Here are the latest rugby headlines for the morning of Saturday, July 24, before the British and Irish Lions face South Africa in the first Test.
South Africa mock Gatland’s ‘dented ego’ claim
South African assistant Mzwandile Stick has moved to dismiss Warren Gatland’s “mind games” ahead of Saturday evening’s opening Test match.
With the stage set for a titanic contest on the pitch in Cape Town, tensions appear to be rising off it, with Gatland recently claiming the Lions had already dented the Springboks’ ego at the set-piece despite South Africa A toppling the tourists 17-13 on July 15.
Gatland believes his side have already ruffled some feathers in the home forward pack, but Stick clearly disagrees.
“From my side I won’t go deep on that one,” he said.
“We were happy as a Springbok team; if you look at the most important stat in the game, which is the final score, we won the game.
“So I’m not too sure what it is that they dented.
READ MORE: Lions v South Africa exact scoreline predicted
“I’m not going to fall into that trick of playing the mind games, I’m not a mind games person. The game is going to be played between four lines.
“If Gatland is talking about the egos, he doesn’t really know much about us as South Africans.
“So I’m not going too deep on that. Let’s wait and see after the game.
“Hopefully we can give the people a good show of rugby.
“We know they are going to be tough, we know they are going to be physical.
“So once again, when it comes to the ego, we’ll see the egos between the four lines.”
Gatland warned to ‘tread carefully’ as he might ‘set off a bomb’ over set-piece claims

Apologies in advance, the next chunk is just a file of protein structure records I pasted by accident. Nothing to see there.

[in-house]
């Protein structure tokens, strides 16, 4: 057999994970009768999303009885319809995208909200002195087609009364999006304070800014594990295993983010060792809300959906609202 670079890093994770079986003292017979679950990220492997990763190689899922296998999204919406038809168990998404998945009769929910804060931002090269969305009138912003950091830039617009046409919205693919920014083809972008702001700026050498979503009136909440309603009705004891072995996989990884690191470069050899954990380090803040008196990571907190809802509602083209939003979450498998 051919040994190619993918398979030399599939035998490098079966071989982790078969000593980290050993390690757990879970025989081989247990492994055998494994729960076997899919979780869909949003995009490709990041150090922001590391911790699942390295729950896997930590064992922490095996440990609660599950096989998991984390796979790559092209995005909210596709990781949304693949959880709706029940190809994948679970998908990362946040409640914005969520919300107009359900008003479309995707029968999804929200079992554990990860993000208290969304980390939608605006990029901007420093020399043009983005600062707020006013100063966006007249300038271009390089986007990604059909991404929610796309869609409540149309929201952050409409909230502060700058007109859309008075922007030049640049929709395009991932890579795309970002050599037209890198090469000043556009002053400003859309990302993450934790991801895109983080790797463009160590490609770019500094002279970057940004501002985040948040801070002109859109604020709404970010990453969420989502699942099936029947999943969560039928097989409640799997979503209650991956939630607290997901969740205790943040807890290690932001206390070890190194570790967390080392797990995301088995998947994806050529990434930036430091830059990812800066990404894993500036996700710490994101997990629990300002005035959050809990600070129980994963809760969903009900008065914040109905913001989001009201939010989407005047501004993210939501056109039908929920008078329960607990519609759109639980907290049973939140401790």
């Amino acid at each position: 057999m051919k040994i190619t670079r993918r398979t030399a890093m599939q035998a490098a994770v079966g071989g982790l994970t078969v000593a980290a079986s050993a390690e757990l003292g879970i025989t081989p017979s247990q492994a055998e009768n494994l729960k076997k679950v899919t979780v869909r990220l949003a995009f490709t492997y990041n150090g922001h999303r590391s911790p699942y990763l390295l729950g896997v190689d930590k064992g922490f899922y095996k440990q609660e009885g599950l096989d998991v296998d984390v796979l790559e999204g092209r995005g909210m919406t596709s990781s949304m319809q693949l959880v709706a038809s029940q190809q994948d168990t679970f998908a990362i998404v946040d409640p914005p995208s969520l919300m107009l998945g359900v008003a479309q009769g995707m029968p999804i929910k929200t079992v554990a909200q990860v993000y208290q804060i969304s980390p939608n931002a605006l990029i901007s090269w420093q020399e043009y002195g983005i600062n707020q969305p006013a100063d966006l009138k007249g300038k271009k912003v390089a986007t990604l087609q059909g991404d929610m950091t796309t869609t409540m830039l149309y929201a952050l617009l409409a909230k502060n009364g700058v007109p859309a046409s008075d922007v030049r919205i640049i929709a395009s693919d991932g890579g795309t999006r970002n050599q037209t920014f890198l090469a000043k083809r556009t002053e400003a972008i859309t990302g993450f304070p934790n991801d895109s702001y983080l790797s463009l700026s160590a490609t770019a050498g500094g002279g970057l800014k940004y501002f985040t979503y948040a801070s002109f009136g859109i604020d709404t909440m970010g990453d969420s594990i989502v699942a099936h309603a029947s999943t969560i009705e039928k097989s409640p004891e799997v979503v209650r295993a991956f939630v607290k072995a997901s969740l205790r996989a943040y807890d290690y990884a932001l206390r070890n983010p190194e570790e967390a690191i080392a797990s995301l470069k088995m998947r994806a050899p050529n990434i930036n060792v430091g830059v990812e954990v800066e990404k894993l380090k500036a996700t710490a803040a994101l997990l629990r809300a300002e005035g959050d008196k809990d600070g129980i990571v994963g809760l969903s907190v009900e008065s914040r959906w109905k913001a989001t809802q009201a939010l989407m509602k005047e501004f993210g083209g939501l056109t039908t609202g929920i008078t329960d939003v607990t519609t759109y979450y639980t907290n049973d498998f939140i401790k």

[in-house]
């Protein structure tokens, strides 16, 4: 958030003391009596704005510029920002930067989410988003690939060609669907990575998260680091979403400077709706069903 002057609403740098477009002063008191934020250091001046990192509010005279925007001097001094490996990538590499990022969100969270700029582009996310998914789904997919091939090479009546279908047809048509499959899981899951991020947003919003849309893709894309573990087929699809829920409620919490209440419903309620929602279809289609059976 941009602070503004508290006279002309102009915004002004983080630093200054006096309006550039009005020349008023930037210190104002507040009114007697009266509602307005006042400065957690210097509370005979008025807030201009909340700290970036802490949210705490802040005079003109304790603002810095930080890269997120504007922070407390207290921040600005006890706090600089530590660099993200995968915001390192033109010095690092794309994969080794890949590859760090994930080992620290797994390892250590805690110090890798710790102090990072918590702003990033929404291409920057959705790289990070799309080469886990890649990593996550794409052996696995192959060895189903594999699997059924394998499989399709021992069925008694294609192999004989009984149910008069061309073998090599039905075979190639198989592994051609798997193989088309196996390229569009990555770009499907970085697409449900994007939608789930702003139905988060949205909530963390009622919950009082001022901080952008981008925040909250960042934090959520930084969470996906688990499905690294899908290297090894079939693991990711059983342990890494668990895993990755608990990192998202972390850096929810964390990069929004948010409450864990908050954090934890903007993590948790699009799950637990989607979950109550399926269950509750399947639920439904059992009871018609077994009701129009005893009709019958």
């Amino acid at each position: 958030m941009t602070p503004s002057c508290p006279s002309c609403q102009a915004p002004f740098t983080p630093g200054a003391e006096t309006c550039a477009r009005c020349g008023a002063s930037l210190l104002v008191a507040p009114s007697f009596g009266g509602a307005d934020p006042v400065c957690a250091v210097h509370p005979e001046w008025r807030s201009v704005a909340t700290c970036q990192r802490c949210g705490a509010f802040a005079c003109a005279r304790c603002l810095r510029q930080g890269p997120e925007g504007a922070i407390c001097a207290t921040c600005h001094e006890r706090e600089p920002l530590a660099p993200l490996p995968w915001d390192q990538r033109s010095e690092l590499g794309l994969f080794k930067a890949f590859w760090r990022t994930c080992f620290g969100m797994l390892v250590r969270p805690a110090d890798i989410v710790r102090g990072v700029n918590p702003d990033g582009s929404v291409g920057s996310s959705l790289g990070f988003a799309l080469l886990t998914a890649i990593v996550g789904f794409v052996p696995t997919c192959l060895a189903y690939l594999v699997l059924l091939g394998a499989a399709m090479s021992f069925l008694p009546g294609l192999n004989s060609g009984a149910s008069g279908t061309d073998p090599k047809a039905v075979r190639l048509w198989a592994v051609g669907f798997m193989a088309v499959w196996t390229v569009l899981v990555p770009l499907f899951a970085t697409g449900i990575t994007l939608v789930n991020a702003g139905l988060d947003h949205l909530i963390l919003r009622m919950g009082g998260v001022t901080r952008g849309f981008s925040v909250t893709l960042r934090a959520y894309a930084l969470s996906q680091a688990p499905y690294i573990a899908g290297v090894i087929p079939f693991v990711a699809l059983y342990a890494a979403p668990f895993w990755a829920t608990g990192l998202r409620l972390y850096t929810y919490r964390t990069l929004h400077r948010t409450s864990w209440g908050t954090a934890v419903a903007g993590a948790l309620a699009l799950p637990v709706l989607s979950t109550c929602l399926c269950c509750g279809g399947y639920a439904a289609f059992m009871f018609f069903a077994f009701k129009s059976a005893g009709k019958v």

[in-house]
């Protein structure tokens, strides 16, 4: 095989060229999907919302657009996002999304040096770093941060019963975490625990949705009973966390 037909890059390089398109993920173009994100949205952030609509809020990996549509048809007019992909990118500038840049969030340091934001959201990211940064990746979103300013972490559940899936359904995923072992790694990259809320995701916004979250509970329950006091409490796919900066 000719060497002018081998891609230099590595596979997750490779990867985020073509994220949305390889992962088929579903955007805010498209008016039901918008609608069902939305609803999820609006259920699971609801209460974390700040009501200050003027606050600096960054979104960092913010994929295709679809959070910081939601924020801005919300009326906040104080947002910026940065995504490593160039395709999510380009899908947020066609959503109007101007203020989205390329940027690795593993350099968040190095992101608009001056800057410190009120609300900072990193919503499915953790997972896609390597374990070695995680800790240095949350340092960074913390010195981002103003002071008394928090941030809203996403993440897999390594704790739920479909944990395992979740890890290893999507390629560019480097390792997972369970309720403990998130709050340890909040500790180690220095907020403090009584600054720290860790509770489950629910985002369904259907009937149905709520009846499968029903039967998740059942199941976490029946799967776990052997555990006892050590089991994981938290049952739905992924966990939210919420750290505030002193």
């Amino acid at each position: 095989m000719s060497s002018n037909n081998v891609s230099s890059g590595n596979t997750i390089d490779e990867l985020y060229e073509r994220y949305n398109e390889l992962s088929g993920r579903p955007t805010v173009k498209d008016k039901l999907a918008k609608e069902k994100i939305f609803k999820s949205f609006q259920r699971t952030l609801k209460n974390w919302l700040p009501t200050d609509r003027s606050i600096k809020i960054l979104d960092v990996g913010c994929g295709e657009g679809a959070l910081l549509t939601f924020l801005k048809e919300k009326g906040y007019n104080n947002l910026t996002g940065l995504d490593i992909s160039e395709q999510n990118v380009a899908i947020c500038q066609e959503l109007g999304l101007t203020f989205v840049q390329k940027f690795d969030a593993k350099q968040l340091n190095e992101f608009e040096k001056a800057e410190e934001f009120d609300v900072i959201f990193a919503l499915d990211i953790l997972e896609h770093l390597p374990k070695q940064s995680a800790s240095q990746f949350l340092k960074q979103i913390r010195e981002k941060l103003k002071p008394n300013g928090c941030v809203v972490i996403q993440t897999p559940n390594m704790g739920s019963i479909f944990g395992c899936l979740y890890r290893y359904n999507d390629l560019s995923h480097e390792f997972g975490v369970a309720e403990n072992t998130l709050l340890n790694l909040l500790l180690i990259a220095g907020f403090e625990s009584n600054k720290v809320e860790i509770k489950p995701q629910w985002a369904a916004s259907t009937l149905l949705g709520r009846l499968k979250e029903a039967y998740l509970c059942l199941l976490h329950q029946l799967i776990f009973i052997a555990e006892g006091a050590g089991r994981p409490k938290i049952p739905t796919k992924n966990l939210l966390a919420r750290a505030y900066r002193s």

South Africa World Cup winner Tendai ‘Beast’ Mtawarira has warned that Gatland should “tread carefully” with his “dented ego” claims in case it backfires.
Mtawarira, whose own scrum battle against the Lions and Phil Vickery in 2009 is a highlight of his on-field career, claims it’s “not the right route to go” down for Gatland.
He told The Telegraph: “I would advise against it because he might just set off a bomb! We tend to respond when there is criticism like that or negative comments.
“I guess he is playing the old mental game and trying to get in our heads, but I think he should tread carefully.”
Lions assured over officials with Gatland furious about South African TMO
The British and Irish Lions have been assured by the officials overseeing Saturday’s first Test against the Springboks that the correct decisions will be made despite the appointment of a South African television match official.
Warren Gatland is known to be furious that the neutrality of the officiating team has been compromised after Marius Jonker was chosen to replace New Zealand’s Brendon Pickerill, who withdrew due to coronavirus-related travel issues.
Gatland and his coaching lieutenants met with referee Nic Berry on Thursday to discuss any concerns ahead of the series, which begins at Cape Town Stadium on Saturday.
Complicating Jonker’s appointment is the fact that he was the TMO for the South Africa ‘A’ game last week when Faf de Klerk was shown only a yellow card despite making contact with the head of Josh Navidi.
The Lions felt that de Klerk, the Springboks’ star scrum-half, should have been sent off for the first-half incident and they have strong misgivings that Jonker is in place for the critical opening clash between the rivals.
“It was a bit unexpected. We only found out on Wednesday. There’s a slight lack of foresight because there’s a reason why that position is neutral. There’s no plan B put in place. You’ve just got to get on with it really,” forwards coach Robin McBryde said.